UKAEA and Oxford Sigma collaborate to help demonstrate the commercial viability of fusion energy
UKAEA and Oxford Sigma have teamed up to develop manufacturing pathway solutions for novel tungsten plasma-facing components for the UK Atomic Energy Authority (UKAEA)’s Spherical Tokamak for Energy Production (STEP) programme. This ambitious programme seeks to demonstrate the commercial viability of fusion energy.
The plasma-facing components of a fusion energy machine must protect the rest of the components from the extreme heat loads and neutron damage imparted by the plasma. It is an actively cooled component often containing sacrificial sections that are designed to melt during occurrences when the plasma touches the wall. Traditional plasma-facing component designs consisting of tungsten armour on a steel or copper heatsink present many manufacturing challenges for implementation on a large-scale tokamak, like STEP, mainly due to the materials’ differences in heat expansion coefficients and thermal heat conductivity properties. Oxford Sigma has identified suitable manufacturing pathways for using novel tungsten alloys for the complex plasma-facing component design. These novel tungsten alloys could eliminate the need for challenging dissimilar material joins and be included in future fusion power stations like STEP to improve the performance and operational lifetime of the plasma-facing components.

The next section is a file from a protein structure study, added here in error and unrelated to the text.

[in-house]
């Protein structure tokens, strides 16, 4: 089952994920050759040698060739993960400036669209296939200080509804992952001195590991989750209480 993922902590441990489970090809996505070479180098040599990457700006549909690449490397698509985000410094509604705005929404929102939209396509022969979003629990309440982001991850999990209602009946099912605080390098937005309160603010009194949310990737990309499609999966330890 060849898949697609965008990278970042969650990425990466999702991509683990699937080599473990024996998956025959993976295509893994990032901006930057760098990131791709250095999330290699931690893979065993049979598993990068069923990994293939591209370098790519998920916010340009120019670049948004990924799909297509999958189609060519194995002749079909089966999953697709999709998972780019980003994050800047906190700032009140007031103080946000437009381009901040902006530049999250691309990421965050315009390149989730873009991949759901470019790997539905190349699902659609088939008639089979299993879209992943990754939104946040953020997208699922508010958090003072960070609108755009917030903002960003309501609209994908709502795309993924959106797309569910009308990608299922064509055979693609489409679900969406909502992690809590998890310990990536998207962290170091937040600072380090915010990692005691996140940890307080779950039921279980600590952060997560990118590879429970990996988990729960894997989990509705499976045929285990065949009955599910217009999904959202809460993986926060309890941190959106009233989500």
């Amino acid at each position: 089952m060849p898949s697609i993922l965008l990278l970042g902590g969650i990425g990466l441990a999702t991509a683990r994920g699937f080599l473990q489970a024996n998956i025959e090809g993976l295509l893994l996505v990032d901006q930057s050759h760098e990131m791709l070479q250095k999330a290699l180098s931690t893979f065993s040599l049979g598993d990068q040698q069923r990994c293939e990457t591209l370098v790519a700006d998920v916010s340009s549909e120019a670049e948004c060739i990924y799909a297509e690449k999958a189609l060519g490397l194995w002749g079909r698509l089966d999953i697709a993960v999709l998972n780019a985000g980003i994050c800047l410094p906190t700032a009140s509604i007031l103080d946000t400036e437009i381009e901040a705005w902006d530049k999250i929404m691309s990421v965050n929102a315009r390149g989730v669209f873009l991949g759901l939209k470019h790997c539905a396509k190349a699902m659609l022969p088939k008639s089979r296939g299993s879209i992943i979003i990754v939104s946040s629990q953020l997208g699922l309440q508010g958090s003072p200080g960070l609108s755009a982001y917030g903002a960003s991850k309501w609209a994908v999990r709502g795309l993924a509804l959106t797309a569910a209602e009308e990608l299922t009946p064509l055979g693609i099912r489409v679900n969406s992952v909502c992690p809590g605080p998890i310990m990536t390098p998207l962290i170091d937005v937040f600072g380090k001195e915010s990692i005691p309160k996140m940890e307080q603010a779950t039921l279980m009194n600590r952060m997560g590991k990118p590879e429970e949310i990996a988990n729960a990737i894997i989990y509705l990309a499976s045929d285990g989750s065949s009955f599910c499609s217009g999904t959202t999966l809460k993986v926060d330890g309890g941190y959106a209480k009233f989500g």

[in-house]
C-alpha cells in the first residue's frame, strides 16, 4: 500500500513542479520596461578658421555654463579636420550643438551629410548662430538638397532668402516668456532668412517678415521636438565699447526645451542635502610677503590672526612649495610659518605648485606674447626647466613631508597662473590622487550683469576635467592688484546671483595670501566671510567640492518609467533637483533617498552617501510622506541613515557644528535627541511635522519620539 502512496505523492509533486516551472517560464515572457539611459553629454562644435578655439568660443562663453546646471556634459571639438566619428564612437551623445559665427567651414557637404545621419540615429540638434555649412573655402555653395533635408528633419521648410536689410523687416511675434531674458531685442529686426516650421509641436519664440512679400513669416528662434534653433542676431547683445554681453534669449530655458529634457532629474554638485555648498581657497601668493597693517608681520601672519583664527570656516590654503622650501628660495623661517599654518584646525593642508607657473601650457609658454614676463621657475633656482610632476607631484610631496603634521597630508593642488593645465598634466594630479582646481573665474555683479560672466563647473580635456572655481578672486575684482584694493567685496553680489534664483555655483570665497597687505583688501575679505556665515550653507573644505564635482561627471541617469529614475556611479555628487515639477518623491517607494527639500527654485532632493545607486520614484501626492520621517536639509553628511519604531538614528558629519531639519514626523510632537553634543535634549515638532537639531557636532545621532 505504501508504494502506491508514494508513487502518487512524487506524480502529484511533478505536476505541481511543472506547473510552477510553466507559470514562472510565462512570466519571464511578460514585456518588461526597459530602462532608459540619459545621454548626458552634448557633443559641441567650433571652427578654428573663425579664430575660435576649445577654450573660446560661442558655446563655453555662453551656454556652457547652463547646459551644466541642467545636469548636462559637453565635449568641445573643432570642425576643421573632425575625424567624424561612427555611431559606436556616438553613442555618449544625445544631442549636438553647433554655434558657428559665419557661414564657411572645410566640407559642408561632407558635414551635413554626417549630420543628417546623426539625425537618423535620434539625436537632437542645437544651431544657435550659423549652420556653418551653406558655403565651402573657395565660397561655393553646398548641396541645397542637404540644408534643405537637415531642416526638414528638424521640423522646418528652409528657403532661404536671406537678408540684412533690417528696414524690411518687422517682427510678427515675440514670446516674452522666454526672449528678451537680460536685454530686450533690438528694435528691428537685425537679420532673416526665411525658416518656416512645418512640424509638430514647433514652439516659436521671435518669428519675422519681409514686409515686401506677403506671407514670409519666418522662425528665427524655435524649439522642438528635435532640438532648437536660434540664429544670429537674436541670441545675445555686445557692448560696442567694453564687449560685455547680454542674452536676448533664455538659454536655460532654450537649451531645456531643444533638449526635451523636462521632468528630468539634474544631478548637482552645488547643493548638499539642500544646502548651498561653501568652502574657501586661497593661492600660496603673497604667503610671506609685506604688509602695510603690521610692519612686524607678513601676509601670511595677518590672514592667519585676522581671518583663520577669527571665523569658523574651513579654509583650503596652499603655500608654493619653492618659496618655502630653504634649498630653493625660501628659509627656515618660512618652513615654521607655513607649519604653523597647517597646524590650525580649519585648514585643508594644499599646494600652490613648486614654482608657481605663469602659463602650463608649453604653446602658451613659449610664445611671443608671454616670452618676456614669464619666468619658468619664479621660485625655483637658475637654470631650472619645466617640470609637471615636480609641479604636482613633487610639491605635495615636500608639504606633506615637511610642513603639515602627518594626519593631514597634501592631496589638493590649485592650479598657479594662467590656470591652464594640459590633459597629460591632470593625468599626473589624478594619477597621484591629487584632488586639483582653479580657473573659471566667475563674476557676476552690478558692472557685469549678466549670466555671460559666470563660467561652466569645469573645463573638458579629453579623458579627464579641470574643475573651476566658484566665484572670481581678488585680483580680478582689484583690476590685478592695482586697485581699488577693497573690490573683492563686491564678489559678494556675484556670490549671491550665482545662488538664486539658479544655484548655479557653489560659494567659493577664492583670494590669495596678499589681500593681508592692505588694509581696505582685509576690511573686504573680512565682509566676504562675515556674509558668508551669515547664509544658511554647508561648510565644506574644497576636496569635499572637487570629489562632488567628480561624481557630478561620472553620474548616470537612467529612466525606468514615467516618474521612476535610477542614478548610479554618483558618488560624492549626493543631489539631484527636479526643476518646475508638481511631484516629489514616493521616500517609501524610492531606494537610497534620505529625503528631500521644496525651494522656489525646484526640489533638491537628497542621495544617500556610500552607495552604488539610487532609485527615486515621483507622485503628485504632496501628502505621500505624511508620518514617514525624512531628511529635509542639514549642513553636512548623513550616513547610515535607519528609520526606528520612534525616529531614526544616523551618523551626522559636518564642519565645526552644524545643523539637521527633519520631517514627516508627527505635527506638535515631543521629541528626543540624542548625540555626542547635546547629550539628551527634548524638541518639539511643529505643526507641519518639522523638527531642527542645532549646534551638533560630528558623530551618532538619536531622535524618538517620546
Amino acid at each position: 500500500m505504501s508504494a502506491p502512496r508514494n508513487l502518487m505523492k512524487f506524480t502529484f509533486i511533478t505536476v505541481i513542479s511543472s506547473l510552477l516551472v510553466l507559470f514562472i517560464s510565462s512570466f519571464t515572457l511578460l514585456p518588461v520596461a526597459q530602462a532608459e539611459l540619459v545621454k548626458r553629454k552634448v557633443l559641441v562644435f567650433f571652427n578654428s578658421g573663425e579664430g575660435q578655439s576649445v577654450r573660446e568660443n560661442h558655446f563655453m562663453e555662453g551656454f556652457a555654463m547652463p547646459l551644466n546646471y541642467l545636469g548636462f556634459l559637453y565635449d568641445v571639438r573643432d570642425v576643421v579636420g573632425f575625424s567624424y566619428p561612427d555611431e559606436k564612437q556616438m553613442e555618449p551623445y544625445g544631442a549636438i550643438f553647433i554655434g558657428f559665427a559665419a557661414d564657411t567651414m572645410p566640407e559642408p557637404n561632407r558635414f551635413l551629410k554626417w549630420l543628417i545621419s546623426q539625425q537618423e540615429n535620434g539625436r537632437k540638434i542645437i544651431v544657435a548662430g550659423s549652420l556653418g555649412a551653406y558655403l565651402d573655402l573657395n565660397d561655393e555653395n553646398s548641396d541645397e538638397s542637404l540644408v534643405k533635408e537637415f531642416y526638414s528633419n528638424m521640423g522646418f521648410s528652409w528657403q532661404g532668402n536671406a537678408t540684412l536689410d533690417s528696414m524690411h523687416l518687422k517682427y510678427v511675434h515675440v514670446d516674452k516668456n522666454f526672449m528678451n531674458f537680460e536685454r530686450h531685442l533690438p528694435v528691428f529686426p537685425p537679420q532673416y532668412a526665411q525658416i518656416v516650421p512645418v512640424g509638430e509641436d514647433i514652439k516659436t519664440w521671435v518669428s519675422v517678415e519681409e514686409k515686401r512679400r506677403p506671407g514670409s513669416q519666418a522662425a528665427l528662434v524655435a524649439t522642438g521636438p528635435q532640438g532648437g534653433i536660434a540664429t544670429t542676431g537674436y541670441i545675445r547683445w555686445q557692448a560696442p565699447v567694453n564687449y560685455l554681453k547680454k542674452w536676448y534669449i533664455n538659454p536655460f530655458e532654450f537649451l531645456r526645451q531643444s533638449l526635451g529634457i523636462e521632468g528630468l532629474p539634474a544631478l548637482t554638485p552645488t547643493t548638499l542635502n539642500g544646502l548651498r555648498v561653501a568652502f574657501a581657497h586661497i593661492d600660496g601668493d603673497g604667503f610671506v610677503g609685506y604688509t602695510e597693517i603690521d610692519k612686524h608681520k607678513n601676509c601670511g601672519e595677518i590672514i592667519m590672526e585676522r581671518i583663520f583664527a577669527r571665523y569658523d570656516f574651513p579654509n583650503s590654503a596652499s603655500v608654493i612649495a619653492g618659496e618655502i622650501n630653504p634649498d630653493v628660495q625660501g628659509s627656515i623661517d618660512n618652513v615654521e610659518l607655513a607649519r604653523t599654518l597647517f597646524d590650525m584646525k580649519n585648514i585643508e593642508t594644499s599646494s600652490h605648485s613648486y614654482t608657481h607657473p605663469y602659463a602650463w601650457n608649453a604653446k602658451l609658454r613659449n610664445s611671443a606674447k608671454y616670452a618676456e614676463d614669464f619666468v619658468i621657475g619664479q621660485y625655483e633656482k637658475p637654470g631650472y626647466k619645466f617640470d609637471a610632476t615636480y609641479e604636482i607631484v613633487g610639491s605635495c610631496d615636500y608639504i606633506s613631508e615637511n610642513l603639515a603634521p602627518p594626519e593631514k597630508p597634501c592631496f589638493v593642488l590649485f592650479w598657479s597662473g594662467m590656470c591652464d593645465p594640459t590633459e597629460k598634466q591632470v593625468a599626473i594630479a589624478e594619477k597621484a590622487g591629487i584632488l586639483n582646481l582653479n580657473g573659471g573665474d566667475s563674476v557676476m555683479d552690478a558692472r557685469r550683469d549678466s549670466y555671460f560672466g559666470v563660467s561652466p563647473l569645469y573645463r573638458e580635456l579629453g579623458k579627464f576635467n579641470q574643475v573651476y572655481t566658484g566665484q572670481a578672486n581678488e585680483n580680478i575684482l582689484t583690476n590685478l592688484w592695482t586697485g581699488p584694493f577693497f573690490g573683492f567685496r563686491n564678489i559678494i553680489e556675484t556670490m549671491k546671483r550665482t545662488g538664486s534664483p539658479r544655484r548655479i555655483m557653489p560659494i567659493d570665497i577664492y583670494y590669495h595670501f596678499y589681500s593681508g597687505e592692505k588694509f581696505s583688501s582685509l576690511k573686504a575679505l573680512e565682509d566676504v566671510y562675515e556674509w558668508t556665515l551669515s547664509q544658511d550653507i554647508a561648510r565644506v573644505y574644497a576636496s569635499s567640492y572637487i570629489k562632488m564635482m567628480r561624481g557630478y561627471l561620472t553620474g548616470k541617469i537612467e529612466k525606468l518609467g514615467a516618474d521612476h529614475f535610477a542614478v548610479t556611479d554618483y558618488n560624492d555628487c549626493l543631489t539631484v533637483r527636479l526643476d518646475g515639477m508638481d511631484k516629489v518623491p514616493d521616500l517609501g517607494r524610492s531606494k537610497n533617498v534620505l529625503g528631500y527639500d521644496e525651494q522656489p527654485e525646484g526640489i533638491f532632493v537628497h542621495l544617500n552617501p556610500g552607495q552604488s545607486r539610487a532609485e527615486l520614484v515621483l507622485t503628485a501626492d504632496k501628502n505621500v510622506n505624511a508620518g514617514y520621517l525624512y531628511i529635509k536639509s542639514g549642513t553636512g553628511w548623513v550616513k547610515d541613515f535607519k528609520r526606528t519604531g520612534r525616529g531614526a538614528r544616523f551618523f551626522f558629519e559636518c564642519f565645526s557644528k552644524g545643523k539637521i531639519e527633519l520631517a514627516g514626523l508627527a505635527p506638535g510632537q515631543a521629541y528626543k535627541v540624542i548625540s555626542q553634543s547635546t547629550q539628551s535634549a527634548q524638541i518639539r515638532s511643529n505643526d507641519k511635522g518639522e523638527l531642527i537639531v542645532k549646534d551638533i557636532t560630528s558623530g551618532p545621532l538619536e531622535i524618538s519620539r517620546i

The Oxford Sigma team are experts in fusion materials and are developing novel materials solution for fusion components, such as first-walls and breeder blankets. The company is leading the development of the ASME BPVC fusion construction code and collaborating with multiple national laboratories on the standardisation of fusion materials qualification. This collaboration between Oxford Sigma and UKAEA demonstrates the growth and maturity in engineering design of fusion in the UK with the aim of an accelerated commercialisation by 2040.
“The advanced materials and geometries that may be required for devices in STEP present serious challenges, and opportunities for manufacturing. We are delighted to have been able to support UKAEA in exploring their methods of manufacture for these components.” Dr Alasdair Morrison, Technology Manager
“There are a number of significant engineering and manufacturing challenges to resolve to realise fusion, alongside the science of fusion itself. Our work with Oxford Sigma will start to address some of these challenges, building on existing knowledge to positively influence component design to ensure manufacturability.” Karyn Eden, UKAEA’s STEP Manufacturing Readiness Lead